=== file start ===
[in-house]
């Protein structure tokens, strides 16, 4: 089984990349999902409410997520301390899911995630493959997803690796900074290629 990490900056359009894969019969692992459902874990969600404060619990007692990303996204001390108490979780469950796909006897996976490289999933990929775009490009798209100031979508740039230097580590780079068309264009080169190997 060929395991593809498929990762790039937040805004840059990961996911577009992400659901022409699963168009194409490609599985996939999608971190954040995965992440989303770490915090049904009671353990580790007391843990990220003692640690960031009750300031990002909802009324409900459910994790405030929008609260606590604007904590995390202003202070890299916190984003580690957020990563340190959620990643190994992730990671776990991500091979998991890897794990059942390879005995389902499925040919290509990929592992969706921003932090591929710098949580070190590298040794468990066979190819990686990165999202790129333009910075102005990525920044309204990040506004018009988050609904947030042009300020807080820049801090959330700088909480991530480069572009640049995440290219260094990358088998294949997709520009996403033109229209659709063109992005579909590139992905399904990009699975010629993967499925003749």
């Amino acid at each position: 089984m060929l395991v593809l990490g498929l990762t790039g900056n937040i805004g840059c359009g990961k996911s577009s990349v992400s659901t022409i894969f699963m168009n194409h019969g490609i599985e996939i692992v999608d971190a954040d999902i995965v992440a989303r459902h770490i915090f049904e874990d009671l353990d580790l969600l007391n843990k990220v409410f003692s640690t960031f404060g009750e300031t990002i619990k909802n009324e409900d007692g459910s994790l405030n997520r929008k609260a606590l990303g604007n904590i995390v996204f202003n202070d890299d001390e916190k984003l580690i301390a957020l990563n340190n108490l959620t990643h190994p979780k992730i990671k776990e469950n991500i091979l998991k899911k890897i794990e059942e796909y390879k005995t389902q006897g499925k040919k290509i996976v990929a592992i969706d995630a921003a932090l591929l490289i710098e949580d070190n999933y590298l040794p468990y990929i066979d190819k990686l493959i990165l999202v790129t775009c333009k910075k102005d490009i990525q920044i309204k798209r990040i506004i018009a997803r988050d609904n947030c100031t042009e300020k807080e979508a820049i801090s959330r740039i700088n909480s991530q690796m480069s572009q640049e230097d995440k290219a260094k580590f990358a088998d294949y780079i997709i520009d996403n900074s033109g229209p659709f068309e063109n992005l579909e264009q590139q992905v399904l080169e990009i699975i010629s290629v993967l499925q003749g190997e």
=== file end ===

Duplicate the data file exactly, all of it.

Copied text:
[in-house]
């Protein structure tokens, strides 16, 4: 089984990349999902409410997520301390899911995630493959997803690796900074290629 990490900056359009894969019969692992459902874990969600404060619990007692990303996204001390108490979780469950796909006897996976490289999933990929775009490009798209100031979508740039230097580590780079068309264009080169190997 060929395991593809498929990762790039937040805004840059990961996911577009992400659901022409699963168009194409490609599985996939999608971190954040995965992440989303770490915090049904009671353990580790007391843990990220003692640690960031009750300031990002909802009324409900459910994790405030929008609260606590604007904590995390202003202070890299916190984003580690957020990563340190959620990643190994992730990671776990991500091979998991890897794990059942390879005995389902499925040919290509990929592992969706921003932090591929710098949580070190590298040794468990066979190819990686990165999202790129333009910075102005990525920044309204990040506004018009988050609904947030042009300020807080820049801090959330700088909480991530480069572009640049995440290219260094990358088998294949997709520009996403033109229209659709063109992005579909590139992905399904990009699975010629993967499925003749």
């Amino acid at each position: 089984m060929l395991v593809l990490g498929l990762t790039g900056n937040i805004g840059c359009g990961k996911s577009s990349v992400s659901t022409i894969f699963m168009n194409h019969g490609i599985e996939i692992v999608d971190a954040d999902i995965v992440a989303r459902h770490i915090f049904e874990d009671l353990d580790l969600l007391n843990k990220v409410f003692s640690t960031f404060g009750e300031t990002i619990k909802n009324e409900d007692g459910s994790l405030n997520r929008k609260a606590l990303g604007n904590i995390v996204f202003n202070d890299d001390e916190k984003l580690i301390a957020l990563n340190n108490l959620t990643h190994p979780k992730i990671k776990e469950n991500i091979l998991k899911k890897i794990e059942e796909y390879k005995t389902q006897g499925k040919k290509i996976v990929a592992i969706d995630a921003a932090l591929l490289i710098e949580d070190n999933y590298l040794p468990y990929i066979d190819k990686l493959i990165l999202v790129t775009c333009k910075k102005d490009i990525q920044i309204k798209r990040i506004i018009a997803r988050d609904n947030c100031t042009e300020k807080e979508a820049i801090s959330r740039i700088n909480s991530q690796m480069s572009q640049e230097d995440k290219a260094k580590f990358a088998d294949y780079i997709i520009d996403n900074s033109g229209p659709f068309e063109n992005l579909e264009q590139q992905v399904l080169e990009i699975i010629s290629v993967l499925q003749g190997e």